If you look up the Heavy Arbalest testing thread like Tod suggests it has a lot of good information. But I think the main reason that you're probably having trouble finding crossbow stats is that no two crossbows are the same. There were lighter ones that could be reloaded quickly but weren't as powerful, and there were heavier ones that took a long time to reload but were much more powerful. The weight of the bolt being used also has a big effect.

edit: distance, not difference


Last edited by Henry O. on Sat 23 Jul, 2016 12:18 pm; edited 1 time in total
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Matt J




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PostPosted: Sat 23 Jul, 2016 6:12 am    Post subject:         Reply with quote

I watched Tod's videos and read through a couple pages of the thread, it's very long but I'll get through it eventually!

From what I've learned it sounds like a munitions grade crossbow is going to have a draw weight of about 300lbs, and that this is not sufficient enough to penetrate a man armored in plate. I know that's very general, but there didn't seem to be much disagreement about this. I was always under the impression that crossbows were one reliable counter to plate armor, is this not true?
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T. Kew




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PostPosted: Sat 23 Jul, 2016 9:17 am    Post subject:         Reply with quote

It's utter bollocks.

Guns, eventually, were a reliable counter. Very little short of that was.

You can note that crossbows (also, for that matter, longbows) probably weren't able to reliably take out people in plate armour through the following simple method: when the crossbow becomes common, do people continue buying and wearing expensive, heavy plate armour?

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Matt J




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PostPosted: Sat 23 Jul, 2016 10:59 am    Post subject:         Reply with quote

Well, I do believe that there is historical evidence of longbows being able to take out knights, though the specifics on the damage that the arrows caused seems pretty vague.

I'm not necessarily saying that you are wrong, but I don't agree with your method. I believe that there are a lot more variables in place. There were weapons designed to counter plate, like hammers and maces, but these did not cause plate armor to no longer be worn. Even as firearms advance, you see plate armor getting more advanced as well, and thicker. You even have people continuing to wear plate helmets and cuirasses long after firearms have taken over warfare, because even though the firearms can easily penetrate the armor, you still had a lot of protection against shots that didn't hit perpendicularly. I just don't think it's enough that the fact that plate armor continued to be popular after crossbows were common place to justify the speculation that bolts couldn't reliably penetrate plate armor.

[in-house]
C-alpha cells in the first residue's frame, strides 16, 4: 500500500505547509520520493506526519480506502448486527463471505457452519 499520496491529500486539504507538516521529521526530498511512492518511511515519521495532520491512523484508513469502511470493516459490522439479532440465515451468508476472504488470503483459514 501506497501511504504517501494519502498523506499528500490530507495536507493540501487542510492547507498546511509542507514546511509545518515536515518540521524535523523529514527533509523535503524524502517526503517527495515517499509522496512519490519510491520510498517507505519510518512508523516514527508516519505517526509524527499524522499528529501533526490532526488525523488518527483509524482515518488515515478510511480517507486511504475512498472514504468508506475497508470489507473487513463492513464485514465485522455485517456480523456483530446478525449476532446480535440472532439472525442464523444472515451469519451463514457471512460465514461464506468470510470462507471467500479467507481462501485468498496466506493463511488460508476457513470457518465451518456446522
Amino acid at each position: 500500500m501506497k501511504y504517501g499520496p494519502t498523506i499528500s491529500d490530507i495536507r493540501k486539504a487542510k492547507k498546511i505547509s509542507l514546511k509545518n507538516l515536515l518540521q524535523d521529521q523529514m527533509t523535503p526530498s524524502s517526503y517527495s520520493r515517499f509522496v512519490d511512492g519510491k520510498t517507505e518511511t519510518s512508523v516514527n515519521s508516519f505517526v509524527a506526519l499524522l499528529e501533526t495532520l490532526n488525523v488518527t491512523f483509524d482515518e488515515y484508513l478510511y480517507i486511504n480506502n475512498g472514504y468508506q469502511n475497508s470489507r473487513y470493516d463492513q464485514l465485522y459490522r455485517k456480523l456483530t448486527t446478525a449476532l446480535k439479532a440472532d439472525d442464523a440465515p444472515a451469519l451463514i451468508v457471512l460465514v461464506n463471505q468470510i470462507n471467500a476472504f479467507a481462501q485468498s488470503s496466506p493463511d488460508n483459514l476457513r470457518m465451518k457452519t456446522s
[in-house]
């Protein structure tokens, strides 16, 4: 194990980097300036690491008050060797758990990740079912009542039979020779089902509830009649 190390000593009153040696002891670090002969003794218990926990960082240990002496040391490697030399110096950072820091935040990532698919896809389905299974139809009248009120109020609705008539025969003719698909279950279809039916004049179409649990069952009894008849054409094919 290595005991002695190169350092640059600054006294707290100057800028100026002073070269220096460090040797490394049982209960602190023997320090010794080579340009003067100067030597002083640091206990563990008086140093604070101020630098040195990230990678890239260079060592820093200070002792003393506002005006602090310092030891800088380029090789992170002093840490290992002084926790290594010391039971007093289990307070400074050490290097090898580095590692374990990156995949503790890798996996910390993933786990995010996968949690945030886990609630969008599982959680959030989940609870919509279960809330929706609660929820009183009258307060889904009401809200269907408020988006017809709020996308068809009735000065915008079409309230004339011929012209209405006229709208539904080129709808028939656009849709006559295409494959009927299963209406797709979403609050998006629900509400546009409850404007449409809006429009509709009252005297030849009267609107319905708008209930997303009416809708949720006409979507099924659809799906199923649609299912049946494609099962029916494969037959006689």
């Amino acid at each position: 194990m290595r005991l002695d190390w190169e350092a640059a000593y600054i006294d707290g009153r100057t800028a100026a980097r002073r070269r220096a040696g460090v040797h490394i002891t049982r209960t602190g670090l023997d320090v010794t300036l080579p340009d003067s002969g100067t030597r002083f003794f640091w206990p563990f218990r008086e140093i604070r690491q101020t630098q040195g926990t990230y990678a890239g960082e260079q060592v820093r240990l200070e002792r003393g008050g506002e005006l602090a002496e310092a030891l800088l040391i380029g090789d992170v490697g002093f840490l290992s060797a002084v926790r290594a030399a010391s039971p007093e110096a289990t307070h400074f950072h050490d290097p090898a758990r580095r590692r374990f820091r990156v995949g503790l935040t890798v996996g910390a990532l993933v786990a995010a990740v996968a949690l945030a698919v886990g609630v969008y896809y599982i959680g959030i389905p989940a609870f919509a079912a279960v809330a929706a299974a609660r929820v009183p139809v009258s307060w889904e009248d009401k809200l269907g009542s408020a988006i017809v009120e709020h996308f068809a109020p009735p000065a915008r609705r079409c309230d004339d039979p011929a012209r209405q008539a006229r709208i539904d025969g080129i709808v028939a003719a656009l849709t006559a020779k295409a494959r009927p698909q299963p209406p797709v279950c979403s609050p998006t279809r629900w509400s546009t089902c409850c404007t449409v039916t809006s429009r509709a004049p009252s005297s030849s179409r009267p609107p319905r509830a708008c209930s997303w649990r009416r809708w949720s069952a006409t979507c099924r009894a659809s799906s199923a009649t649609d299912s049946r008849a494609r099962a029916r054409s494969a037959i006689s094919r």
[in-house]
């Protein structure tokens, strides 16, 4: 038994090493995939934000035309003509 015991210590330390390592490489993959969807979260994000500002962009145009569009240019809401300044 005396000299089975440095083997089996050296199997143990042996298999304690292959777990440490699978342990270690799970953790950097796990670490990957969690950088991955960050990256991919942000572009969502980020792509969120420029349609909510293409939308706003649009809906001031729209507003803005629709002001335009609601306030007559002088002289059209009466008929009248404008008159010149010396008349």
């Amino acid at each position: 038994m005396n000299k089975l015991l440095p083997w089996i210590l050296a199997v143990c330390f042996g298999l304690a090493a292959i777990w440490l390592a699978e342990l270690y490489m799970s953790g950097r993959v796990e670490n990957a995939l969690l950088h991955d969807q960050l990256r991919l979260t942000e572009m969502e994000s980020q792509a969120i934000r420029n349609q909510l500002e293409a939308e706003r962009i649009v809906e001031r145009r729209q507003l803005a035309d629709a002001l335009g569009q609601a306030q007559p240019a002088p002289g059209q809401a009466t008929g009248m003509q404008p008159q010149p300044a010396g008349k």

It also seems, unless I've been informed incorrectly, that crossbows are much more precise than bows. Or, at least the grouping of shots seems to be tighter. With that idea in mind, I wonder if crossbows made it easier to aim at weak spots in enemy armor, after the volleys of long ranged mass shots, I mean.

I am correctly informed that bodkin arrows and crossbow bolts can reliably penetrate mail armor, right? Even if this required waiting until a closer range.
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Leo Todeschini
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PostPosted: Sat 23 Jul, 2016 11:07 am    Post subject:         Reply with quote

This thread will also be useful as regards the penetration of plate, energy transfer etc.

In general bows did not go through plate, aiming at distance for weak spots would be very hard with munition grade issued arrows over say 70-100yds.

Have a read of this http://myArmoury.com/talk/viewtopic.php?t=335...t=stretton

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T. Kew